Need to remotely grab some large files or a folder full of pictures from a family member or colleague? Transferring large or many files over the Internet isn’t always easy, especially if the person you’re trying to get them from isn’t already using a service like Dropbox or Google Drive.
Luckily, if you have a Dropbox account yourself, you can use a feature called File Requests to request files from non-Dropbox users in a very recipient-friendly and easy-to-understand way. Here’s how it works!
Requesting Files via Dropbox
To request files from someone else via your Dropbox account, you’ll first need to log-in to your account on the Dropbox website. You can either navigate directly there and log in to your account or, if you have the Dropbox app installed, you can jump to the website by clicking the small globe icon from the Dropbox window in your menu bar or system tray.
Once you’ve logged in to your account at the Dropbox website, click on File Requests in the sidebar. When you do so, you’ll see a big plus icon on the right. Clicking it will allow you to, well, request files. Big surprise, right?
Click the plus icon to create a new file request and give it a name related to what you’re requesting. This will be shown to the person or people you’re sending the request to, so make sure it’s adequately descriptive of what you’re looking for. If this is the first time you’ve used this feature, it’ll also create a new folder for you within Dropbox called “File requests.” Any request you make will then be nested in a named subfolder within that, as you can see pointed out in red below:
And this is how the subsequent folders look in my Dropbox hierarchy:
If desired, you can also limit the amount of time the file request will remain open by checking the “Add a deadline” box. When you’re ready, click “Next.” On the next screen, you’ll determine how to send this file request to your contacts. Dropbox will generate a unique link for you that you can copy and paste into an email or text message to send manually, or you can enter the email addresses of your desired recipients and Dropbox will send them an email with instructions on how to upload the requested files.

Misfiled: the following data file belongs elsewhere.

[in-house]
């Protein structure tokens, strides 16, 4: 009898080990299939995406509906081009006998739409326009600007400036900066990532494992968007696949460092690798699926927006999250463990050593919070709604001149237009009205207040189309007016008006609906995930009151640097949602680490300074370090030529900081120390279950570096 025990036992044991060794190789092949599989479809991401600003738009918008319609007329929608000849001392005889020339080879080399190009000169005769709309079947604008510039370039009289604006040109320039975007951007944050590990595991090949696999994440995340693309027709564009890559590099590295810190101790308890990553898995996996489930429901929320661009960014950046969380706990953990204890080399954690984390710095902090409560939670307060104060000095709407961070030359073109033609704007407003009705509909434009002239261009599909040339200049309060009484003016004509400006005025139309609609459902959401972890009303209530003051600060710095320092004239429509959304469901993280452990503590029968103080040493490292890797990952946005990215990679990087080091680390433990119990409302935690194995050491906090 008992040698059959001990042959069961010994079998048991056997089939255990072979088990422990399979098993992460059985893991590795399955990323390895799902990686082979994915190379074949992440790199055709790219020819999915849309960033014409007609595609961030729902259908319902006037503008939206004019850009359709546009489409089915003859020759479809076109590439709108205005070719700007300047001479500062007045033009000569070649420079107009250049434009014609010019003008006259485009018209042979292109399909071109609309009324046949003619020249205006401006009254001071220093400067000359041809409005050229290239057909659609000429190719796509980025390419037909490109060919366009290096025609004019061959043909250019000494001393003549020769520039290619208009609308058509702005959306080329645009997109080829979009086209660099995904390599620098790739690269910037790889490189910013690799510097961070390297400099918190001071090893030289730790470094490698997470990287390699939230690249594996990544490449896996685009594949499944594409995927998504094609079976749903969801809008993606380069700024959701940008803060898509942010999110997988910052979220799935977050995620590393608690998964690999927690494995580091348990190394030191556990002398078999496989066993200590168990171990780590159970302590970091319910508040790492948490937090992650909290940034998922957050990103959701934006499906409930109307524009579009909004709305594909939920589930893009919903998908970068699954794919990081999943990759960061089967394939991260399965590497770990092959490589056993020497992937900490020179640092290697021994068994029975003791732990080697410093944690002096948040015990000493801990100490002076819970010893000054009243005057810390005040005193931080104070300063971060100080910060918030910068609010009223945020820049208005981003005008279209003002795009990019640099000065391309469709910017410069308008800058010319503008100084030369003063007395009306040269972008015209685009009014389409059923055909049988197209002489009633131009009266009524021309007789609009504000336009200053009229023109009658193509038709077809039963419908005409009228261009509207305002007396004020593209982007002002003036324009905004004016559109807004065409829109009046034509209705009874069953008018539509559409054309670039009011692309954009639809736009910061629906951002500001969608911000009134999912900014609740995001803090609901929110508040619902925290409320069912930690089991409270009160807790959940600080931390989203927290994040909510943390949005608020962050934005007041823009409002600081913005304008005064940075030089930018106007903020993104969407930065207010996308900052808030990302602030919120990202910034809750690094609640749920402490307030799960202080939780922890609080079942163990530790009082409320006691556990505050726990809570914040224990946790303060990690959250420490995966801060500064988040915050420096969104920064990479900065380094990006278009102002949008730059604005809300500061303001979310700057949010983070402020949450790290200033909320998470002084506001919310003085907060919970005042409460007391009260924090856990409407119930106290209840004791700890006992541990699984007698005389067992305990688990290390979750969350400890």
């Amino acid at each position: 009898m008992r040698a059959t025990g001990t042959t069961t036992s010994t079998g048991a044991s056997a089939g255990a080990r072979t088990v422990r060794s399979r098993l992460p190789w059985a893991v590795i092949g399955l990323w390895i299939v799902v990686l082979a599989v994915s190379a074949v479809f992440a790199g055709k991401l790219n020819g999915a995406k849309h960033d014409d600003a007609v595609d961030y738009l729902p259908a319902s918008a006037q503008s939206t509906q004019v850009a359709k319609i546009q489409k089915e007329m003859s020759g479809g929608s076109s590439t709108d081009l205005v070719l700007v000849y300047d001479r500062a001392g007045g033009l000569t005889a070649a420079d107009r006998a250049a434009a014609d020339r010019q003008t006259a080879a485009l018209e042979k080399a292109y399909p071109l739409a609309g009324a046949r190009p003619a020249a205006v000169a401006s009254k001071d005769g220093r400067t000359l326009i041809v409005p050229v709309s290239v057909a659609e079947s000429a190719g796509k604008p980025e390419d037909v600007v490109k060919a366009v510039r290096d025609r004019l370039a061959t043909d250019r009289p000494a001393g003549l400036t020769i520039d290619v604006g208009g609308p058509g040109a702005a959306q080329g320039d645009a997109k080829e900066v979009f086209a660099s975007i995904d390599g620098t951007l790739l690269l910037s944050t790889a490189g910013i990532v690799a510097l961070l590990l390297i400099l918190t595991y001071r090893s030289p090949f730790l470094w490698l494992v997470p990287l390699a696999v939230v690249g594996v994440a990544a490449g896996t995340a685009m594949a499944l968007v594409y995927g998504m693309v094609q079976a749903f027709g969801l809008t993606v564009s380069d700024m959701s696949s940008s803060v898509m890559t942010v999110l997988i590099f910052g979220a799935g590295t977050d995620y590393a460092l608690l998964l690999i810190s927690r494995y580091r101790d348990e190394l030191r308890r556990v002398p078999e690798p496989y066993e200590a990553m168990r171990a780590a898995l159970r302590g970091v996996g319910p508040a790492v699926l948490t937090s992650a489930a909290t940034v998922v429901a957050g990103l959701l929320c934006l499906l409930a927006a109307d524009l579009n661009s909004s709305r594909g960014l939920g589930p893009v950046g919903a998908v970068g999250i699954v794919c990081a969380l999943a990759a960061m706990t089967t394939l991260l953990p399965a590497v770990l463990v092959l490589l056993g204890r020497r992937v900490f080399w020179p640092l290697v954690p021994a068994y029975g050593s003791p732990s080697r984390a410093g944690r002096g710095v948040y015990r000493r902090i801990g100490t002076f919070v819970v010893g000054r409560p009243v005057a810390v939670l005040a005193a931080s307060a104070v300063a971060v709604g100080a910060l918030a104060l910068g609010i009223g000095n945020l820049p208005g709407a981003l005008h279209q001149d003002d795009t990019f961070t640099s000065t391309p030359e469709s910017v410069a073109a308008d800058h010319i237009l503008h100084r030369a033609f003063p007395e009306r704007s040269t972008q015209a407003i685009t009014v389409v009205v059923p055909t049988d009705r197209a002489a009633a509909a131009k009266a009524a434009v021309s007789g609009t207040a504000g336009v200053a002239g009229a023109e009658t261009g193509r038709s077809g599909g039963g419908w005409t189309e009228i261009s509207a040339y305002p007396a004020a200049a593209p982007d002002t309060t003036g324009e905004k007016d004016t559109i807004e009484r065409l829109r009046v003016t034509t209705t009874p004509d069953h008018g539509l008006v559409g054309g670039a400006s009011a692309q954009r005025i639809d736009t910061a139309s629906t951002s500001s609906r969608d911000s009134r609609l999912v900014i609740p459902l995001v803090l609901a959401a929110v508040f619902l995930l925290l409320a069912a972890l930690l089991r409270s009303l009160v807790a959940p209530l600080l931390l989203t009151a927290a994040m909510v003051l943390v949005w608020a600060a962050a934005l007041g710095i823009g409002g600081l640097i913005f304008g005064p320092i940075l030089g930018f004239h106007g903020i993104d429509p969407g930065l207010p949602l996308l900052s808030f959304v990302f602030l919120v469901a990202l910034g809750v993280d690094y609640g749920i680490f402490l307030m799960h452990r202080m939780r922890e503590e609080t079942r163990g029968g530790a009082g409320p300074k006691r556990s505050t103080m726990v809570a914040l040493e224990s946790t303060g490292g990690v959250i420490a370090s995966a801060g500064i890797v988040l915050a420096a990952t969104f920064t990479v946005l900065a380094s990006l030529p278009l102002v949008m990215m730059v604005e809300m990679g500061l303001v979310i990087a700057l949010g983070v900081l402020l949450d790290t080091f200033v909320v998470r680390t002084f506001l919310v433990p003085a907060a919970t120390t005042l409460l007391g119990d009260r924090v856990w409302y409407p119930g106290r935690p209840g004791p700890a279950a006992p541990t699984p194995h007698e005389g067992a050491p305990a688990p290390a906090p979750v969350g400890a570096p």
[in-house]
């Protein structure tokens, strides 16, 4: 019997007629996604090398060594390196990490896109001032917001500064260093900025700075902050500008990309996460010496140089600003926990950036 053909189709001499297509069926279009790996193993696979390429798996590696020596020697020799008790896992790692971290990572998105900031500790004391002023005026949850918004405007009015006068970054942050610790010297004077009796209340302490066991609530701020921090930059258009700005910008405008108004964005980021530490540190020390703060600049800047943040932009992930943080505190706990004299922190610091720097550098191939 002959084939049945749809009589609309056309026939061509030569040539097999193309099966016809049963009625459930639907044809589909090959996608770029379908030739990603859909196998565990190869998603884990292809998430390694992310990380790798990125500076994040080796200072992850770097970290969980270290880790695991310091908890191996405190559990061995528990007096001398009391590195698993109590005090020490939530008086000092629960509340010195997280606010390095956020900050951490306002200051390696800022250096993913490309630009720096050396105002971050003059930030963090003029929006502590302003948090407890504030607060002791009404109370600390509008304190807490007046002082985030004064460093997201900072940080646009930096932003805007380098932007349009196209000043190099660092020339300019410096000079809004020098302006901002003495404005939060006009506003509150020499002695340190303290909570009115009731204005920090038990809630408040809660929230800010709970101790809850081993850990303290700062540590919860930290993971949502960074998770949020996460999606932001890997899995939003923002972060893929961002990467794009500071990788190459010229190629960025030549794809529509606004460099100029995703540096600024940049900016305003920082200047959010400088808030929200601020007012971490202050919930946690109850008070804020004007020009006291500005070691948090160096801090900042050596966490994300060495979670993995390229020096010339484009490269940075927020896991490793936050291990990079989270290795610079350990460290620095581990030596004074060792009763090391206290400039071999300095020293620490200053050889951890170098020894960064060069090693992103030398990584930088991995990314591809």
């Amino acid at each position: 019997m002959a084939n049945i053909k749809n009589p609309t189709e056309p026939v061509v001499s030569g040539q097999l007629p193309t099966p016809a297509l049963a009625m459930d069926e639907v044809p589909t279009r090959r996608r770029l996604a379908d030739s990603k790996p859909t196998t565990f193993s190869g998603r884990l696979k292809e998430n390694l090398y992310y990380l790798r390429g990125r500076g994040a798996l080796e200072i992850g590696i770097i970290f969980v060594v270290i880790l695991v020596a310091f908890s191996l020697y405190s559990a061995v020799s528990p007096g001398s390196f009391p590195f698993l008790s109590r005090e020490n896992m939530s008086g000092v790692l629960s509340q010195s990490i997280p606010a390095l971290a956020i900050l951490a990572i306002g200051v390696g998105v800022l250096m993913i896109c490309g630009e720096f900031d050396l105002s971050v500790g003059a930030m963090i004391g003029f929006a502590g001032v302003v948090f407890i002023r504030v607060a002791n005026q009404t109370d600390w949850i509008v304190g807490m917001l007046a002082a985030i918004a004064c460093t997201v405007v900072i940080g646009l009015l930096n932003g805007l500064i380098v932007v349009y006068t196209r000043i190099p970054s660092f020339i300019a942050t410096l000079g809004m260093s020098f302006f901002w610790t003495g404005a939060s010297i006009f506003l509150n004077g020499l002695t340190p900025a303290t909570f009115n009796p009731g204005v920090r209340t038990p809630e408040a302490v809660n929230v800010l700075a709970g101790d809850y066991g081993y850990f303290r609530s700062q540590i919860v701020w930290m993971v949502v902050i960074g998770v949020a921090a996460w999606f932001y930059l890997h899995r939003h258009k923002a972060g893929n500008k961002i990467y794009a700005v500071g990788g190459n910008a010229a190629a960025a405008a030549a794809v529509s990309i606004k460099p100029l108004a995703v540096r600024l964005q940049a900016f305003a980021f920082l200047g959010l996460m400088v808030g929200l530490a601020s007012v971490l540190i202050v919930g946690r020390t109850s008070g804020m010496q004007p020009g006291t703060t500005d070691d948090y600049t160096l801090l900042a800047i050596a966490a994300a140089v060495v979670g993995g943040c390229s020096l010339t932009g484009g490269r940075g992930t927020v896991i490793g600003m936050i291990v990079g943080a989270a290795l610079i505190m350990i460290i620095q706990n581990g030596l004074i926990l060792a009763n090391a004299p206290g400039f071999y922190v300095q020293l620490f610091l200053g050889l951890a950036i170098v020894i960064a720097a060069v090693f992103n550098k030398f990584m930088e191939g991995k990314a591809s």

I like using the latter option, as it creates a nicely formatted email for your recipient:
Responding to a Dropbox File Request
Regardless of whether you send your recipients the link or have Dropbox email them, the’ll end up in the same place when they click the link or follow the instructions in the email. That is, a new browser window will launch and instruct the recipient to upload the requested files.
If your recipient happens to also have a Dropbox account, they’ll be able to quickly link to files in their existing Dropbox. For both Dropbox users and non-users alike, however, recipients can also click Choose from computer to upload any requested files.
If your recipient selects that on a Mac, the familiar dialog box will appear for him or her to pick files to send:
The speed of the upload process will depend on the size of the files and the upload bandwidth of your recipient’s Internet connection. Once they’re uploaded, though, the files will sync right to your Dropbox and you’ll receive an email or notification from Dropbox that the requested files have been delivered.
Handy, right? I find that this is very useful for receiving files from folks who might be intimated by the idea of signing up for their own Dropbox accounts, and it’s also a great way to remind someone that you’ve asked for stuff to be sent to you. And if you need more info on this feature and how it works, be sure to check out Dropbox’s support page on it.
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